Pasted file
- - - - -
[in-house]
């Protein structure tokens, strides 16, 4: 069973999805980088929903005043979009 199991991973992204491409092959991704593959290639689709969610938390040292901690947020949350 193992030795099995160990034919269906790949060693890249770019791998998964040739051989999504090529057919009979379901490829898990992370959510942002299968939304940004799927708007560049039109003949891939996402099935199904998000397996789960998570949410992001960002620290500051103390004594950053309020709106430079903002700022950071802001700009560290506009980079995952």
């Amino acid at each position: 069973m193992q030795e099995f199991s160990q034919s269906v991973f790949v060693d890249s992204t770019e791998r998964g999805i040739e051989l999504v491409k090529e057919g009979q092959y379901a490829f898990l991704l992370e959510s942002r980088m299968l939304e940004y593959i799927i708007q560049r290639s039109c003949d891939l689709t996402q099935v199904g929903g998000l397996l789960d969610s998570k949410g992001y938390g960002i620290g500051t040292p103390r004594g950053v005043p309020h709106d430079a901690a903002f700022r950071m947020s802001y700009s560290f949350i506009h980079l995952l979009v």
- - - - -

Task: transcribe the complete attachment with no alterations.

[in-house]
């Protein structure tokens, strides 16, 4: 069973999805980088929903005043979009 199991991973992204491409092959991704593959290639689709969610938390040292901690947020949350 193992030795099995160990034919269906790949060693890249770019791998998964040739051989999504090529057919009979379901490829898990992370959510942002299968939304940004799927708007560049039109003949891939996402099935199904998000397996789960998570949410992001960002620290500051103390004594950053309020709106430079903002700022950071802001700009560290506009980079995952």
């Amino acid at each position: 069973m193992q030795e099995f199991s160990q034919s269906v991973f790949v060693d890249s992204t770019e791998r998964g999805i040739e051989l999504v491409k090529e057919g009979q092959y379901a490829f898990l991704l992370e959510s942002r980088m299968l939304e940004y593959i799927i708007q560049r290639s039109c003949d891939l689709t996402q099935v199904g929903g998000l397996l789960d969610s998570k949410g992001y938390g960002i620290g500051t040292p103390r004594g950053v005043p309020h709106d430079a901690a903002f700022r950071m947020s802001y700009s560290f949350i506009h980079l995952l979009v």